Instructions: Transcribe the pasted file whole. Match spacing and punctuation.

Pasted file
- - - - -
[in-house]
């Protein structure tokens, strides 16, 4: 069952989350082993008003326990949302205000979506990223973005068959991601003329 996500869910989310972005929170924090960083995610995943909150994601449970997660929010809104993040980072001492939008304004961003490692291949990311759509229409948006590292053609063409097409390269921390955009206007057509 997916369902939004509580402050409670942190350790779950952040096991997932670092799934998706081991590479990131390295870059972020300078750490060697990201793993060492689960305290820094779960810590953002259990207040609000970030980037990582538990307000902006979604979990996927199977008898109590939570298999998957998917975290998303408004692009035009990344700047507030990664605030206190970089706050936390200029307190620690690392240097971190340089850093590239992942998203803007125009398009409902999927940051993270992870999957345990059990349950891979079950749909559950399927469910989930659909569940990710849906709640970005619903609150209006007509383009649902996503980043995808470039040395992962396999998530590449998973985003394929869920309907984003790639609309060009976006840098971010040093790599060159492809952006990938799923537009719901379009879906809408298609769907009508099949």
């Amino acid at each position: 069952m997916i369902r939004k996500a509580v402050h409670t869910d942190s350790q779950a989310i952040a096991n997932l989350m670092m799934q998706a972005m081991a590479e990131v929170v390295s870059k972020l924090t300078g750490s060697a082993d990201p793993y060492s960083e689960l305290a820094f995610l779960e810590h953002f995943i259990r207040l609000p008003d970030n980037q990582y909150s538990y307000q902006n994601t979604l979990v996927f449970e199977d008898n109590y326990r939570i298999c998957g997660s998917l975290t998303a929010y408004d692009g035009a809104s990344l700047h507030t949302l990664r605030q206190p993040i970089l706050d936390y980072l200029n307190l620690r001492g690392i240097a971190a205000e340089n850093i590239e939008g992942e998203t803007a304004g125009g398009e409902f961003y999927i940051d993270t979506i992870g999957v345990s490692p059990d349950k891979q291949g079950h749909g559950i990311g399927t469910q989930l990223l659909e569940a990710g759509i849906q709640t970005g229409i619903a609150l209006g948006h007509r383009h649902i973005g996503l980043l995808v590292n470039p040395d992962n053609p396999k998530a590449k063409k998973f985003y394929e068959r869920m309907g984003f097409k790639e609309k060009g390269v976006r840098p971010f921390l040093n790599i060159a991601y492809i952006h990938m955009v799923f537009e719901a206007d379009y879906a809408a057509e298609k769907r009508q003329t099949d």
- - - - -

[in-house]
């Protein structure tokens, strides 16, 4: 069952989350082993008003326990949302205000979506990223973005068959991601003329 996500869910989310972005929170924090960083995610995943909150994601449970997660929010809104993040980072001492939008304004961003490692291949990311759509229409948006590292053609063409097409390269921390955009206007057509 997916369902939004509580402050409670942190350790779950952040096991997932670092799934998706081991590479990131390295870059972020300078750490060697990201793993060492689960305290820094779960810590953002259990207040609000970030980037990582538990307000902006979604979990996927199977008898109590939570298999998957998917975290998303408004692009035009990344700047507030990664605030206190970089706050936390200029307190620690690392240097971190340089850093590239992942998203803007125009398009409902999927940051993270992870999957345990059990349950891979079950749909559950399927469910989930659909569940990710849906709640970005619903609150209006007509383009649902996503980043995808470039040395992962396999998530590449998973985003394929869920309907984003790639609309060009976006840098971010040093790599060159492809952006990938799923537009719901379009879906809408298609769907009508099949």
């Amino acid at each position: 069952m997916i369902r939004k996500a509580v402050h409670t869910d942190s350790q779950a989310i952040a096991n997932l989350m670092m799934q998706a972005m081991a590479e990131v929170v390295s870059k972020l924090t300078g750490s060697a082993d990201p793993y060492s960083e689960l305290a820094f995610l779960e810590h953002f995943i259990r207040l609000p008003d970030n980037q990582y909150s538990y307000q902006n994601t979604l979990v996927f449970e199977d008898n109590y326990r939570i298999c998957g997660s998917l975290t998303a929010y408004d692009g035009a809104s990344l700047h507030t949302l990664r605030q206190p993040i970089l706050d936390y980072l200029n307190l620690r001492g690392i240097a971190a205000e340089n850093i590239e939008g992942e998203t803007a304004g125009g398009e409902f961003y999927i940051d993270t979506i992870g999957v345990s490692p059990d349950k891979q291949g079950h749909g559950i990311g399927t469910q989930l990223l659909e569940a990710g759509i849906q709640t970005g229409i619903a609150l209006g948006h007509r383009h649902i973005g996503l980043l995808v590292n470039p040395d992962n053609p396999k998530a590449k063409k998973f985003y394929e068959r869920m309907g984003f097409k790639e609309k060009g390269v976006r840098p971010f921390l040093n790599i060159a991601y492809i952006h990938m955009v799923f537009e719901a206007d379009y879906a809408a057509e298609k769907r009508q003329t099949d």